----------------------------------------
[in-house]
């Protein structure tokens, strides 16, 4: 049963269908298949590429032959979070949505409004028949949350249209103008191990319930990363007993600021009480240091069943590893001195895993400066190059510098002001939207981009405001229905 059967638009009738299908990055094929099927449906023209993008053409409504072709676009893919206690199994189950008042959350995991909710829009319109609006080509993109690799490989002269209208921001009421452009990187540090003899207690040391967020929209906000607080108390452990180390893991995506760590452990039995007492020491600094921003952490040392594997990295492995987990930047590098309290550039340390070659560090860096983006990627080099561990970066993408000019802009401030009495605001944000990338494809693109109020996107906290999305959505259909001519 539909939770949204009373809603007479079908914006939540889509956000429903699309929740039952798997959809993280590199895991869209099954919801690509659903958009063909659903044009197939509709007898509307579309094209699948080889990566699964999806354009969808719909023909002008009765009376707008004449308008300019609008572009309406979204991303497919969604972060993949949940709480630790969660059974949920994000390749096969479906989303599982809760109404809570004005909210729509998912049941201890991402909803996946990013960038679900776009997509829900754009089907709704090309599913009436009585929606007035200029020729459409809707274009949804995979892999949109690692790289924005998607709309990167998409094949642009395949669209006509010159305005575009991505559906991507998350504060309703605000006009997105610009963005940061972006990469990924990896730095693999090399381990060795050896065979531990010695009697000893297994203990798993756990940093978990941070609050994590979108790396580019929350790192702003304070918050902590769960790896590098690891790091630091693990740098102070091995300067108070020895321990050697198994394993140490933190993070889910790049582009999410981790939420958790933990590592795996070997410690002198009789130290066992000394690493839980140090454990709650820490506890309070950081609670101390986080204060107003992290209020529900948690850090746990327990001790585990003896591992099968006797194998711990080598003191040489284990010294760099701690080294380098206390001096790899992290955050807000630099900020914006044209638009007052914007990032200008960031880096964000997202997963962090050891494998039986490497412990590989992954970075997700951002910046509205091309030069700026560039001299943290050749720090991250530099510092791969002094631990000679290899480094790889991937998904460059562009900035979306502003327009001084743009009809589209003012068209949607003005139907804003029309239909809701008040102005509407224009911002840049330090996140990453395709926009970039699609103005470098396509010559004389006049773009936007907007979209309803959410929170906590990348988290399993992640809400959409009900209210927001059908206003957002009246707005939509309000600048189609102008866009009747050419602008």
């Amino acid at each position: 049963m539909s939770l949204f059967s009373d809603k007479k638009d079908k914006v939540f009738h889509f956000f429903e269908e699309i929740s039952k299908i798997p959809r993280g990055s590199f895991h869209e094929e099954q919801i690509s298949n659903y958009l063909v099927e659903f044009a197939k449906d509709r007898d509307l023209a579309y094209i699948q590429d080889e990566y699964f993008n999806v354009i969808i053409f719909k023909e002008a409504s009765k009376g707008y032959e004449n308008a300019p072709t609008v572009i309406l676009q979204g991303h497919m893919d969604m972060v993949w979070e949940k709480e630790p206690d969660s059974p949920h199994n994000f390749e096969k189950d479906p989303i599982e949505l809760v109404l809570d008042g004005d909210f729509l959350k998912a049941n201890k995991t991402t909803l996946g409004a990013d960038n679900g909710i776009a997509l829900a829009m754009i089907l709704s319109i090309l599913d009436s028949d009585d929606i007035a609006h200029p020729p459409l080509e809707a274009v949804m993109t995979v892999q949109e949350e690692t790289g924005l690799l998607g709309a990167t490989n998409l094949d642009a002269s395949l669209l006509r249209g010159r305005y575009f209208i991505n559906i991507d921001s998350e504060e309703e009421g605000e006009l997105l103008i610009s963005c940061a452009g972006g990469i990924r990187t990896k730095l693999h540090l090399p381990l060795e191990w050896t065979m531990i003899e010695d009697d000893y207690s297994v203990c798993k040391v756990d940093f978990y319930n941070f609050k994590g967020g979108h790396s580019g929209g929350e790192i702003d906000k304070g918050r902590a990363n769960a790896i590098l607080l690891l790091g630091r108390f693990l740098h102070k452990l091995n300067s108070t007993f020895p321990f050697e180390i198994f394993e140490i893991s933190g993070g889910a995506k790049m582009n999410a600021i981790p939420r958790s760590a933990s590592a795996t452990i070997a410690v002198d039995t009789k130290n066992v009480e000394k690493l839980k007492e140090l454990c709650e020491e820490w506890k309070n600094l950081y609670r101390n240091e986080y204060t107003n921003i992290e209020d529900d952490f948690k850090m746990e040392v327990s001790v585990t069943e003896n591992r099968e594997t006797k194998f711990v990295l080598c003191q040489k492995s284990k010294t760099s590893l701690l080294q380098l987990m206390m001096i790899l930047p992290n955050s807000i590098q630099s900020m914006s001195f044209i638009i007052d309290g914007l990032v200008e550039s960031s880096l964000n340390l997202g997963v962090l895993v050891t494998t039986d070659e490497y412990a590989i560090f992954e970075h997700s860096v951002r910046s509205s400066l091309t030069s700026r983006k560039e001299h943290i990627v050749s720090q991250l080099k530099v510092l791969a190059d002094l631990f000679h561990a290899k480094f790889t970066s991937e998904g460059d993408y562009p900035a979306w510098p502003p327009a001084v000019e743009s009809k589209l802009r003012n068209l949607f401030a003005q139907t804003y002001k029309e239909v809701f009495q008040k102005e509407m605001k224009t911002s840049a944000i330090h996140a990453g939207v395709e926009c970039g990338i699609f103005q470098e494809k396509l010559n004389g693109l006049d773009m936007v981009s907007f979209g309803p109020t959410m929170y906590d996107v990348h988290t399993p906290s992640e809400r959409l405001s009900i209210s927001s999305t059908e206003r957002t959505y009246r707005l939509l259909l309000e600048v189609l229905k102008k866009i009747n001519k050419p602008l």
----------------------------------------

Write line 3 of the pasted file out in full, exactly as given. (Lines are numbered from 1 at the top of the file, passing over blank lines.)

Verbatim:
């Amino acid at each position: 049963m539909s939770l949204f059967s009373d809603k007479k638009d079908k914006v939540f009738h889509f956000f429903e269908e699309i929740s039952k299908i798997p959809r993280g990055s590199f895991h869209e094929e099954q919801i690509s298949n659903y958009l063909v099927e659903f044009a197939k449906d509709r007898d509307l023209a579309y094209i699948q590429d080889e990566y699964f993008n999806v354009i969808i053409f719909k023909e002008a409504s009765k009376g707008y032959e004449n308008a300019p072709t609008v572009i309406l676009q979204g991303h497919m893919d969604m972060v993949w979070e949940k709480e630790p206690d969660s059974p949920h199994n994000f390749e096969k189950d479906p989303i599982e949505l809760v109404l809570d008042g004005d909210f729509l959350k998912a049941n201890k995991t991402t909803l996946g409004a990013d960038n679900g909710i776009a997509l829900a829009m754009i089907l709704s319109i090309l599913d009436s028949d009585d929606i007035a609006h200029p020729p459409l080509e809707a274009v949804m993109t995979v892999q949109e949350e690692t790289g924005l690799l998607g709309a990167t490989n998409l094949d642009a002269s395949l669209l006509r249209g010159r305005y575009f209208i991505n559906i991507d921001s998350e504060e309703e009421g605000e006009l997105l103008i610009s963005c940061a452009g972006g990469i990924r990187t990896k730095l693999h540090l090399p381990l060795e191990w050896t065979m531990i003899e010695d009697d000893y207690s297994v203990c798993k040391v756990d940093f978990y319930n941070f609050k994590g967020g979108h790396s580019g929209g929350e790192i702003d906000k304070g918050r902590a990363n769960a790896i590098l607080l690891l790091g630091r108390f693990l740098h102070k452990l091995n300067s108070t007993f020895p321990f050697e180390i198994f394993e140490i893991s933190g993070g889910a995506k790049m582009n999410a600021i981790p939420r958790s760590a933990s590592a795996t452990i070997a410690v002198d039995t009789k130290n066992v009480e000394k690493l839980k007492e140090l454990c709650e020491e820490w506890k309070n600094l950081y609670r101390n240091e986080y204060t107003n921003i992290e209020d529900d952490f948690k850090m746990e040392v327990s001790v585990t069943e003896n591992r099968e594997t006797k194998f711990v990295l080598c003191q040489k492995s284990k010294t760099s590893l701690l080294q380098l987990m206390m001096i790899l930047p992290n955050s807000i590098q630099s900020m914006s001195f044209i638009i007052d309290g914007l990032v200008e550039s960031s880096l964000n340390l997202g997963v962090l895993v050891t494998t039986d070659e490497y412990a590989i560090f992954e970075h997700s860096v951002r910046s509205s400066l091309t030069s700026r983006k560039e001299h943290i990627v050749s720090q991250l080099k530099v510092l791969a190059d002094l631990f000679h561990a290899k480094f790889t970066s991937e998904g460059d993408y562009p900035a979306w510098p502003p327009a001084v000019e743009s009809k589209l802009r003012n068209l949607f401030a003005q139907t804003y002001k029309e239909v809701f009495q008040k102005e509407m605001k224009t911002s840049a944000i330090h996140a990453g939207v395709e926009c970039g990338i699609f103005q470098e494809k396509l010559n004389g693109l006049d773009m936007v981009s907007f979209g309803p109020t959410m929170y906590d996107v990348h988290t399993p906290s992640e809400r959409l405001s009900i209210s927001s999305t059908e206003r957002t959505y009246r707005l939509l259909l309000e600048v189609l229905k102008k866009i009747n001519k050419p602008l």